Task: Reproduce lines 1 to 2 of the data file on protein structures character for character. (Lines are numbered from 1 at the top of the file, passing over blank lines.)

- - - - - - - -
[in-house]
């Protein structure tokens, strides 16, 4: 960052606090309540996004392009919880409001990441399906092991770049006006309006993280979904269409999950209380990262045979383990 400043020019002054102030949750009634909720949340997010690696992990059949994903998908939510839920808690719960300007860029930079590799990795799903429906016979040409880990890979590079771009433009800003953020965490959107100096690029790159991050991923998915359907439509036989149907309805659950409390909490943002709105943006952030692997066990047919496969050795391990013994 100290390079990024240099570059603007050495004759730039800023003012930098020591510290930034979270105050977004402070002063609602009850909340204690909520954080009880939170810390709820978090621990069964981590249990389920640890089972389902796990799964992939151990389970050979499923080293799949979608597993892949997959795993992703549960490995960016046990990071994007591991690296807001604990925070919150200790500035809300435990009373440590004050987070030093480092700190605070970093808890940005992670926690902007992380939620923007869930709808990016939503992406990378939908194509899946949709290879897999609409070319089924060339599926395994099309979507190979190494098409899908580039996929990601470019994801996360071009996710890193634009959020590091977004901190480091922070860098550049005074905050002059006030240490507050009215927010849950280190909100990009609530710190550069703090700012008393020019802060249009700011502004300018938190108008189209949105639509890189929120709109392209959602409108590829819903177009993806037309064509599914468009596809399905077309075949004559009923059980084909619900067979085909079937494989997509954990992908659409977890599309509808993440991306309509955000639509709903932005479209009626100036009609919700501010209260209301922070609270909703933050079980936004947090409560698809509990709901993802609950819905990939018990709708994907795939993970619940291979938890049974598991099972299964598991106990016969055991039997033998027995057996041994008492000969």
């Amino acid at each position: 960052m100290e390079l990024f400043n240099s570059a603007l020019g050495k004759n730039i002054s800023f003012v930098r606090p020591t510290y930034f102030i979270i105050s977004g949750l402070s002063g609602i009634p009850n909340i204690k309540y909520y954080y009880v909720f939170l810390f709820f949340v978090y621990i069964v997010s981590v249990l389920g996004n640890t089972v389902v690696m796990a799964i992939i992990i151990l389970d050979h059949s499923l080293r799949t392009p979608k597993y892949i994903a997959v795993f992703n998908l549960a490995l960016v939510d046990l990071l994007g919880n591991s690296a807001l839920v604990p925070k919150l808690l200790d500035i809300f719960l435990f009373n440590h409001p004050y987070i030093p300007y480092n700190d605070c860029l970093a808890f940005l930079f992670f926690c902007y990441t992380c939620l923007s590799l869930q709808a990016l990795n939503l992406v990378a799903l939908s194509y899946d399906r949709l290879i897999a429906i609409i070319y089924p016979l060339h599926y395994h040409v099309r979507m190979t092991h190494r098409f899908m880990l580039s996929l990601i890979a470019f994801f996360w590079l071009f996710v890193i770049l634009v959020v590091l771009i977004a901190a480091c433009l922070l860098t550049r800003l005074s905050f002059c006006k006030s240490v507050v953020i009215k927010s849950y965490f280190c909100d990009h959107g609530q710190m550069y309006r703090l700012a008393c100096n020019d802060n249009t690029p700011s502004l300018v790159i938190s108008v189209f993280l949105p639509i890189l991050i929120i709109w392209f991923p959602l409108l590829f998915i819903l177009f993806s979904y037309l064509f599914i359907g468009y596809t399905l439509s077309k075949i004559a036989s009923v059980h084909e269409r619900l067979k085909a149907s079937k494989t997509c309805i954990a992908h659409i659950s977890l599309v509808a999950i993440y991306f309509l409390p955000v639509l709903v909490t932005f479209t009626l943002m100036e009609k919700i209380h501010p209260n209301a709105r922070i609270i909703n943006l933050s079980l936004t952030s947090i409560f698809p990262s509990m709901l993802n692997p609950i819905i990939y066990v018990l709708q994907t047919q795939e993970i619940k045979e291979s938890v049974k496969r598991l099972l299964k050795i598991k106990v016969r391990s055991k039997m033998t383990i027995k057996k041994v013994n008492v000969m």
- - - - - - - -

[in-house]
């Protein structure tokens, strides 16, 4: 960052606090309540996004392009919880409001990441399906092991770049006006309006993280979904269409999950209380990262045979383990 400043020019002054102030949750009634909720949340997010690696992990059949994903998908939510839920808690719960300007860029930079590799990795799903429906016979040409880990890979590079771009433009800003953020965490959107100096690029790159991050991923998915359907439509036989149907309805659950409390909490943002709105943006952030692997066990047919496969050795391990013994 100290390079990024240099570059603007050495004759730039800023003012930098020591510290930034979270105050977004402070002063609602009850909340204690909520954080009880939170810390709820978090621990069964981590249990389920640890089972389902796990799964992939151990389970050979499923080293799949979608597993892949997959795993992703549960490995960016046990990071994007591991690296807001604990925070919150200790500035809300435990009373440590004050987070030093480092700190605070970093808890940005992670926690902007992380939620923007869930709808990016939503992406990378939908194509899946949709290879897999609409070319089924060339599926395994099309979507190979190494098409899908580039996929990601470019994801996360071009996710890193634009959020590091977004901190480091922070860098550049005074905050002059006030240490507050009215927010849950280190909100990009609530710190550069703090700012008393020019802060249009700011502004300018938190108008189209949105639509890189929120709109392209959602409108590829819903177009993806037309064509599914468009596809399905077309075949004559009923059980084909619900067979085909079937494989997509954990992908659409977890599309509808993440991306309509955000639509709903932005479209009626100036009609919700501010209260209301922070609270909703933050079980936004947090409560698809509990709901993802609950819905990939018990709708994907795939993970619940291979938890049974598991099972299964598991106990016969055991039997033998027995057996041994008492000969």